POSTED 31 AUG 2000 Northern forests are under attack by a silent, invisible and deadly plague: an army of introduced earthworms. By rapidly munching decomposing organic crud on the forest floor, the worms deprive native plants and tree seedlings of a place to germinate and grow. The result is a bare forest floor, lacking most spring flowers and tree seedlings.
Earthworms are a blessing in gardens, where they mix the soil, increase porosity, and leave fertile droppings, and it's always seemed logical that they would similarly benefit other soils. But according to research by Cindy Hale, a forest ecologist at the Natural Resources Research Institute at the University of Minnesota-Duluth, it's not true in ecosystems that are not "used to" worms. In the upper Midwest, all worms were extirpated (that's eco-speak for crushed or frozen!) by Ice-Age glaciers that smothered the area until about 11,000 years ago. And since worms can't travel far under their own steam, the forests have had essentially no worms. In contrast, worms reached cities and farms courtesy of settlers who brought plants and soil).
Above: A forest floor without worms (left) and with (right). Spring flowers and tree seedlings both suffer when earthworms munch the decaying litter on the ground. Courtesy University of Minnesota, Agricultural Experiment Station
The first tip-off
that worms might be causing problems came as recently as 1996, when David
Shadis, a soil scientist at the Chippewa National Forest in Minnesota,
read a paper proposing that worms were devouring the layer of duff --
the decomposing organic matter -- that carpets many forest floors. Wondering
if this could explain the absence of low-level (understory) vegetation
in some sites, Hale says, "Dave, like a good soil scientist, went out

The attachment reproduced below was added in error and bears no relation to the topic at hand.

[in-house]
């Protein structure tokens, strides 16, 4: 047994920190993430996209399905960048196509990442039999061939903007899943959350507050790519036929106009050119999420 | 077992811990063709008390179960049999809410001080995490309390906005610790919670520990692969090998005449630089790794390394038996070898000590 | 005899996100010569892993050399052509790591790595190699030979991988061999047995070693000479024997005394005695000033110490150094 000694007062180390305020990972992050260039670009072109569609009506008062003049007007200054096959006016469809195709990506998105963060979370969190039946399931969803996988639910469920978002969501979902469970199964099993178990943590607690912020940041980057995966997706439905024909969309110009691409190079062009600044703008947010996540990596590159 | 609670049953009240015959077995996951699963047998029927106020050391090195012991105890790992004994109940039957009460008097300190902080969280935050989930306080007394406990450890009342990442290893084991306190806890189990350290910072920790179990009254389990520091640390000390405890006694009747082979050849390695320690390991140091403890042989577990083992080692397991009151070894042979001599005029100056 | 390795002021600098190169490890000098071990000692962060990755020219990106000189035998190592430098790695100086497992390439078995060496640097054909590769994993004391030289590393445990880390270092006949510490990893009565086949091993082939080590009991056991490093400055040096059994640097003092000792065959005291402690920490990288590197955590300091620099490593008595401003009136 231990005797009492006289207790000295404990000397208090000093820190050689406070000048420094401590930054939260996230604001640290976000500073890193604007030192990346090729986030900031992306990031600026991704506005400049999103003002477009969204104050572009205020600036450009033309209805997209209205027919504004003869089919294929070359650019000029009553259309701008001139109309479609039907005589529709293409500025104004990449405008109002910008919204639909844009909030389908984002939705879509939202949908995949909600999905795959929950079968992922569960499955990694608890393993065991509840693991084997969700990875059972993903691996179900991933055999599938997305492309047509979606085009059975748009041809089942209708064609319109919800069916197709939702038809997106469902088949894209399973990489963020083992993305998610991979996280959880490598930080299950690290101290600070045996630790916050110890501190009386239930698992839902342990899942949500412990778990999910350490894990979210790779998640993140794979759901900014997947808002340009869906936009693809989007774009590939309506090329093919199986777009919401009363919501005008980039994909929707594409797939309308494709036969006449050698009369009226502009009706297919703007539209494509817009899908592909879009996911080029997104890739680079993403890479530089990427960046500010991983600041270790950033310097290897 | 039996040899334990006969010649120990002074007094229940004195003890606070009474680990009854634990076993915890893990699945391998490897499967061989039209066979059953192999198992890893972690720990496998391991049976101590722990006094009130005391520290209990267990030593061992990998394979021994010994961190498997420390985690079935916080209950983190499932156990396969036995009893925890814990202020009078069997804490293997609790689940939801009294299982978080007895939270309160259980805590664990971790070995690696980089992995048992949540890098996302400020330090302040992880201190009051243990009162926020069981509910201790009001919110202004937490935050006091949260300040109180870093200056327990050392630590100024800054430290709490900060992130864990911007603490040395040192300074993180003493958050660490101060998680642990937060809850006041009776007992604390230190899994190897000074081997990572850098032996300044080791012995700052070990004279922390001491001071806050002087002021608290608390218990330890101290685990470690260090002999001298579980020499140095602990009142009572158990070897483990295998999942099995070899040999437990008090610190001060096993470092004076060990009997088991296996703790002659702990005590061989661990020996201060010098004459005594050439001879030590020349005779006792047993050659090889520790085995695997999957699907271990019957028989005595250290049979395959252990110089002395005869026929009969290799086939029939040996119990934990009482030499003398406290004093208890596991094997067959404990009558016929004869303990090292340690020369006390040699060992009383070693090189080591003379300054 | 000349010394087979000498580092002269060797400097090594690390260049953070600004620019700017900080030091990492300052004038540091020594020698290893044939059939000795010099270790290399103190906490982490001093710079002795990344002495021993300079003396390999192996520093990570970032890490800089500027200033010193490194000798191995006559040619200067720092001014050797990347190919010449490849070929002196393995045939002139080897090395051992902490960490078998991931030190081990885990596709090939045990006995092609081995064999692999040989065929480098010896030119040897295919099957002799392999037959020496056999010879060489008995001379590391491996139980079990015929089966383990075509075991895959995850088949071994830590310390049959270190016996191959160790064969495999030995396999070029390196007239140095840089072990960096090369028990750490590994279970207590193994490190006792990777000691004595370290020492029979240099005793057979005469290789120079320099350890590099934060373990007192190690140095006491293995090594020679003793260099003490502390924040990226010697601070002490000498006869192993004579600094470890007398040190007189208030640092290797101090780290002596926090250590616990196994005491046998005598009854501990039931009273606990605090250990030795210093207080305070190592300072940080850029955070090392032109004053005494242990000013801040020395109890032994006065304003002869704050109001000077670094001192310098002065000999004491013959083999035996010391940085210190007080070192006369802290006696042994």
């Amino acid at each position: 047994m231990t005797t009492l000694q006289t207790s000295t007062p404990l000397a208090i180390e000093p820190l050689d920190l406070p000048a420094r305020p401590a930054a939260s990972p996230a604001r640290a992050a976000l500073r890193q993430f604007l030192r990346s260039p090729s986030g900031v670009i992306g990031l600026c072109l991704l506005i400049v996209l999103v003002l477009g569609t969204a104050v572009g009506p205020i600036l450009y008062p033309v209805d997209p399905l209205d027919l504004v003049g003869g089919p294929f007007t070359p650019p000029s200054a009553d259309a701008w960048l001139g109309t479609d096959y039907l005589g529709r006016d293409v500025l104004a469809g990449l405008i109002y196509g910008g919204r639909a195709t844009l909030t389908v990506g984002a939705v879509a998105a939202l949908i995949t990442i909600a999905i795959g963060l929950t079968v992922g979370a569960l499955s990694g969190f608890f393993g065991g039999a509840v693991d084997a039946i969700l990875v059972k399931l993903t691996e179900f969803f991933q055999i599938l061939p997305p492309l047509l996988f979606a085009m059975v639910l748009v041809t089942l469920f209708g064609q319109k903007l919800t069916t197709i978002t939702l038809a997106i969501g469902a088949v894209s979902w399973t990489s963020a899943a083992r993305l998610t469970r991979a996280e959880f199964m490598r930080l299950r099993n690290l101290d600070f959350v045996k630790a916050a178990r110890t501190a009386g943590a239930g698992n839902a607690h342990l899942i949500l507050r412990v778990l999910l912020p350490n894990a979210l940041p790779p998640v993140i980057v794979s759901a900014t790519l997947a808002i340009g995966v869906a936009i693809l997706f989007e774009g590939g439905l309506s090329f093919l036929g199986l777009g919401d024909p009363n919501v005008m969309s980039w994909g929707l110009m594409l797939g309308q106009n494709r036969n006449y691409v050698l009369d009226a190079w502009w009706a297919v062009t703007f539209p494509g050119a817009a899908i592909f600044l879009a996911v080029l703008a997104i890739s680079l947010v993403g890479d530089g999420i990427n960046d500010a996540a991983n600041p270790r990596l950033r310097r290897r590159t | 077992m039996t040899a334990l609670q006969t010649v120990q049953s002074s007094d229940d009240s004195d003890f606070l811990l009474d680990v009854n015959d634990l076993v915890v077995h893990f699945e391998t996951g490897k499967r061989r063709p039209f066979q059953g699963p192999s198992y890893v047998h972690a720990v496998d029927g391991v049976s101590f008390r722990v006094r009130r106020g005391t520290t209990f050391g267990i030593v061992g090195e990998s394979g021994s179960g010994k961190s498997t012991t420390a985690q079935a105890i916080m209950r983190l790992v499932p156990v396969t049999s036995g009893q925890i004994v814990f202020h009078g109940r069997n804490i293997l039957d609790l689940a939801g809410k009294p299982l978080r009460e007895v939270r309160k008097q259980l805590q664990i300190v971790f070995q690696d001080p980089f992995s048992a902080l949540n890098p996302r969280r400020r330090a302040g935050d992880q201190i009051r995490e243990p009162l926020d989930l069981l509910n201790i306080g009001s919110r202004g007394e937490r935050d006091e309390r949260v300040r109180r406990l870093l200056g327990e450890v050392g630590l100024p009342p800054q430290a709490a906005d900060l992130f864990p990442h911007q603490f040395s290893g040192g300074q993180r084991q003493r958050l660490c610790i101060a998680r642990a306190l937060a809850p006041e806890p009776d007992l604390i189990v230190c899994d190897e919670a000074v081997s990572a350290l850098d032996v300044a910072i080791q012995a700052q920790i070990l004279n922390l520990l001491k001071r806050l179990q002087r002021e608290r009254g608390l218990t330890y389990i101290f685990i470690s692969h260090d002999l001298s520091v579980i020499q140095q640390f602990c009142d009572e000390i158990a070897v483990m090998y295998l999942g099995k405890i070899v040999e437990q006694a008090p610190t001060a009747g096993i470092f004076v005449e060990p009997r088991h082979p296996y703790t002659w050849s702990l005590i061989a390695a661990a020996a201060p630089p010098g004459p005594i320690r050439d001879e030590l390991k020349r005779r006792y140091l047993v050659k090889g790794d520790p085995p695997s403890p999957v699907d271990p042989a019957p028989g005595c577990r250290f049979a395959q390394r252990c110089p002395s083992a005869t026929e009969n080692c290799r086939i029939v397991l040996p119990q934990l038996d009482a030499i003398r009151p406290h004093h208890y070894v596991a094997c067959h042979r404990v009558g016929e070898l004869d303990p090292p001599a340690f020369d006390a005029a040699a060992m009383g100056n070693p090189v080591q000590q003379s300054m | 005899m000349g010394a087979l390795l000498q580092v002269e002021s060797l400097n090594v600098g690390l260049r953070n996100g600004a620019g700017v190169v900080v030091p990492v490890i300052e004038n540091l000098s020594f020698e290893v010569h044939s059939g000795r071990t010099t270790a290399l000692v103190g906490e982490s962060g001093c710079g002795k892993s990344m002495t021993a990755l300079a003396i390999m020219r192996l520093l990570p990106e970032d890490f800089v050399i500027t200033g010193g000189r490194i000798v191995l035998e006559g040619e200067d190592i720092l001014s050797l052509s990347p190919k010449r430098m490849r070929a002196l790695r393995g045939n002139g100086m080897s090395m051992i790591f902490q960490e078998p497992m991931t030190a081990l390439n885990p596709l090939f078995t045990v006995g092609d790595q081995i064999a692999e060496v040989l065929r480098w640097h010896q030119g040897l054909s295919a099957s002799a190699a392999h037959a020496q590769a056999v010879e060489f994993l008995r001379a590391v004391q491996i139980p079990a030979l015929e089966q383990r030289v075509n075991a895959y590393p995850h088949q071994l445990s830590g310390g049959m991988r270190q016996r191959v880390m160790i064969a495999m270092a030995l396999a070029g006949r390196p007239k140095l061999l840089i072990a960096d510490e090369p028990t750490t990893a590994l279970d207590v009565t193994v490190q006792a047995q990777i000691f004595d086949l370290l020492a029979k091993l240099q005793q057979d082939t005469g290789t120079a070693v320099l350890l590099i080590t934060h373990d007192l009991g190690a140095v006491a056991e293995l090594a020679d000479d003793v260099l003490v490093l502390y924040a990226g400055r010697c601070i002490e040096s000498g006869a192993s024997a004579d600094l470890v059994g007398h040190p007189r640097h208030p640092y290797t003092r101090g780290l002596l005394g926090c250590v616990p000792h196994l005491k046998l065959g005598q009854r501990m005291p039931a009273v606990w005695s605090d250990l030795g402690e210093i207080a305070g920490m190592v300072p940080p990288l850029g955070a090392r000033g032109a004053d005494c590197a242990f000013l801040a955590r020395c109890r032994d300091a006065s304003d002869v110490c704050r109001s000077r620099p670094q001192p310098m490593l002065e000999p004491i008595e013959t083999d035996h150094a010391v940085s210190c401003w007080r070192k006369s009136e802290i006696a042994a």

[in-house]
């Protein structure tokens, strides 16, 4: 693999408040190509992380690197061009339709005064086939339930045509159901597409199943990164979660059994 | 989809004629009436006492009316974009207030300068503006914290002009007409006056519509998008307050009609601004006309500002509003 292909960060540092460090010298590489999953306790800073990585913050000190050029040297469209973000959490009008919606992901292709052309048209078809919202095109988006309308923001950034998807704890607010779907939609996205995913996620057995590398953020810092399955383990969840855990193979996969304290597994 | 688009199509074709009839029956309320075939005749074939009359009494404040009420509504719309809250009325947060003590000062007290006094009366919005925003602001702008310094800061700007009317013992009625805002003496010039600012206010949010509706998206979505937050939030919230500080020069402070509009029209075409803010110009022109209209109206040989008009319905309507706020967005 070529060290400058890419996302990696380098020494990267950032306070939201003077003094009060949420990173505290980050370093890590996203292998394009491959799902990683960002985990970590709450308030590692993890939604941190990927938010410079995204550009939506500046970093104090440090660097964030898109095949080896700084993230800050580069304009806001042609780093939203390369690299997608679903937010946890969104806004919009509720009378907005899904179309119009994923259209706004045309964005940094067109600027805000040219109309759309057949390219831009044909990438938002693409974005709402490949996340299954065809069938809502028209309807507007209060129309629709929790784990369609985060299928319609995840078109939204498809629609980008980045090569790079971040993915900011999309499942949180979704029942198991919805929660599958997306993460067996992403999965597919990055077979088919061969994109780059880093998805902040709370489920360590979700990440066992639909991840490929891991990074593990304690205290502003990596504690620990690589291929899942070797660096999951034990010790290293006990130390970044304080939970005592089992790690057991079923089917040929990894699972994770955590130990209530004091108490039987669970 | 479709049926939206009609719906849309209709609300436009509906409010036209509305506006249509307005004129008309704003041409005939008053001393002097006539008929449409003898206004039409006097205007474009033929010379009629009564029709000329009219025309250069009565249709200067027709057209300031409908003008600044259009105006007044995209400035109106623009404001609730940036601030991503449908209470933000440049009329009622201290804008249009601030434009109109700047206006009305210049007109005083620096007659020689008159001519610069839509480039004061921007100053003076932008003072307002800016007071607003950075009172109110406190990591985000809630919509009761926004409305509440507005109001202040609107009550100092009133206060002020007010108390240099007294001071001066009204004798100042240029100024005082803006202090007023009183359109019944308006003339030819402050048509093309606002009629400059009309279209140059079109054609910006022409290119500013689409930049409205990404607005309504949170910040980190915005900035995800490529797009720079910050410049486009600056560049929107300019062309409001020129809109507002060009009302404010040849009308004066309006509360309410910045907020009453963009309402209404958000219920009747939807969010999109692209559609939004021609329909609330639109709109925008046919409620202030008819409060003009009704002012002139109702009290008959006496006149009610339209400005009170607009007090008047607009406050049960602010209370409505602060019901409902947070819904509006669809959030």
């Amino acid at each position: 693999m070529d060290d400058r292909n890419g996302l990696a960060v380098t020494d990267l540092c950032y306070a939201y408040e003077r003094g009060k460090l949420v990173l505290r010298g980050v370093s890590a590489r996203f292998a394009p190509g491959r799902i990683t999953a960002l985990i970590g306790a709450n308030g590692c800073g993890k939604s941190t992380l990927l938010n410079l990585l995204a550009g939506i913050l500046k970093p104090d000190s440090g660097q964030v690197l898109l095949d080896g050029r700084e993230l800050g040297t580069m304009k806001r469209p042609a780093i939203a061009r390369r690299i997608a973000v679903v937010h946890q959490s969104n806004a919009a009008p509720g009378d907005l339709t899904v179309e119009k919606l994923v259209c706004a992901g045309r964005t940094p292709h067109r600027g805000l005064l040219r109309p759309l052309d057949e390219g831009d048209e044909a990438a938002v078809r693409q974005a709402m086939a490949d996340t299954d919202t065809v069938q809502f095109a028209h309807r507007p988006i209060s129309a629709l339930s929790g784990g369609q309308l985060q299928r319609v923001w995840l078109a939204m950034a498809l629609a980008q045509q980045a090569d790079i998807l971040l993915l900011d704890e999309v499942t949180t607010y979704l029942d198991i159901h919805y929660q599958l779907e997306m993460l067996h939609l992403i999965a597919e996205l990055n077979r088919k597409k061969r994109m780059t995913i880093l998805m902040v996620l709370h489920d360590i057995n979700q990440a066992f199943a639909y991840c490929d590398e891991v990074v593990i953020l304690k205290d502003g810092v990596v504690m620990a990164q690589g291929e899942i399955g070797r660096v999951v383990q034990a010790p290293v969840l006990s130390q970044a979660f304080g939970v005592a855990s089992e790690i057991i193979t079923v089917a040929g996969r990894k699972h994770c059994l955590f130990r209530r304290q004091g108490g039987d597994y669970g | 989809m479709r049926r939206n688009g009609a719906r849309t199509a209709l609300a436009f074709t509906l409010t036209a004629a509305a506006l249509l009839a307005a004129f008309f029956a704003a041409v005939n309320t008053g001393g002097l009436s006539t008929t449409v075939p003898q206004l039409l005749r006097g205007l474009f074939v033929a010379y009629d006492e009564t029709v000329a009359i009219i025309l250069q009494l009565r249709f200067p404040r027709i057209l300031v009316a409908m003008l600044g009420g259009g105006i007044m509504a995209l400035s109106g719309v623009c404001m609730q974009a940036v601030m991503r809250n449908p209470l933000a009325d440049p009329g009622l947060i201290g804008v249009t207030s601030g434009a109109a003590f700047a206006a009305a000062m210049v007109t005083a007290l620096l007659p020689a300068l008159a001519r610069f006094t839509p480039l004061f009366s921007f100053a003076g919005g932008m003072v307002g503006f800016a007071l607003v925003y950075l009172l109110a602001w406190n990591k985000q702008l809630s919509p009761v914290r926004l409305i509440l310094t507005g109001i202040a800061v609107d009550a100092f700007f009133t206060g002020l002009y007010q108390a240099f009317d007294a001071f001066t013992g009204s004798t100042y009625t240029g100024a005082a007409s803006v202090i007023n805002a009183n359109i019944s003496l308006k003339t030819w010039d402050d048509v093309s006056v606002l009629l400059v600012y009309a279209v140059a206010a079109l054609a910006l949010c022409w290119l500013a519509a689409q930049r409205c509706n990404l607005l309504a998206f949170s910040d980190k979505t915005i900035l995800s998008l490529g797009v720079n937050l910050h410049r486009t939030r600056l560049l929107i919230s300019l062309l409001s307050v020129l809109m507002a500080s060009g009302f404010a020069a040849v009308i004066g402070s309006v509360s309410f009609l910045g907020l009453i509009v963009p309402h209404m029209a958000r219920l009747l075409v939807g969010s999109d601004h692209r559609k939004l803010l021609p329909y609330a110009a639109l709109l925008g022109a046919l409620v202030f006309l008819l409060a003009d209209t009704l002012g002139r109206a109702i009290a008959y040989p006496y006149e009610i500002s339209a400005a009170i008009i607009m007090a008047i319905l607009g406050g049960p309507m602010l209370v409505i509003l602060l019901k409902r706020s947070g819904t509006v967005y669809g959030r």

with a shovel and dug some holes, and found that these sites had worms."
Sites without worms, she says, looked normal.
In almost every case, the heavier the worm infestation, the fewer tree seedlings and spring ephemerals -- the flowering herbs that light up a forest floor before trees put out their leaves. "You have a visible leading edge of the invasion moving through forest," says Hale. "It's like a wave, you can draw a line in the forest, on one side there are no earthworms -- or very few. On the other side are lots of worms."
Equally dramatic, a simple shovel test will show that the layer of duff disappears where worms are common. And while mature trees seem unaffected by the worms, the absence of seedlings will eventually doom the forest.
for a cause
It's a different
story in the deep woods. "In natural habitat, in lush hardwood forest,
plants have evolved in absolute absence of worms, and plant germination,
establishment, and nutrient dynamics of the ecosystem are fundamentally
designed to work in absence of powerful detritovores like earthworms [detritovores,
naturally, eat detritus, like duff slowly decaying on the forest floor].
When you introduce exotic earthworms, by changing the decomposition and
nutrient dynamics, you turn the ecosystem upside down, you change the
environment for all the plants on the forest floor."
And since earthworms tamper with the root of forest processes, the research also reinforces the grim picture of ecological chaos due to invasive exotic species. "Any invasive species could have larger impacts if it affects some central feature of the ecosystem," says Hale. "Earthworms are a great example because they attack the forest floor, and that's the center of nutrient cycling and plant regeneration."
Vegetation may come back, but even that may not reverse the damage. In forests that have had worms for two or three decades, the plants that have returned are European buckthorn and garlic mustard, two notorious invasive species that are causing widespread ecological destruction in northern natural areas.
-- David Tenenbaum
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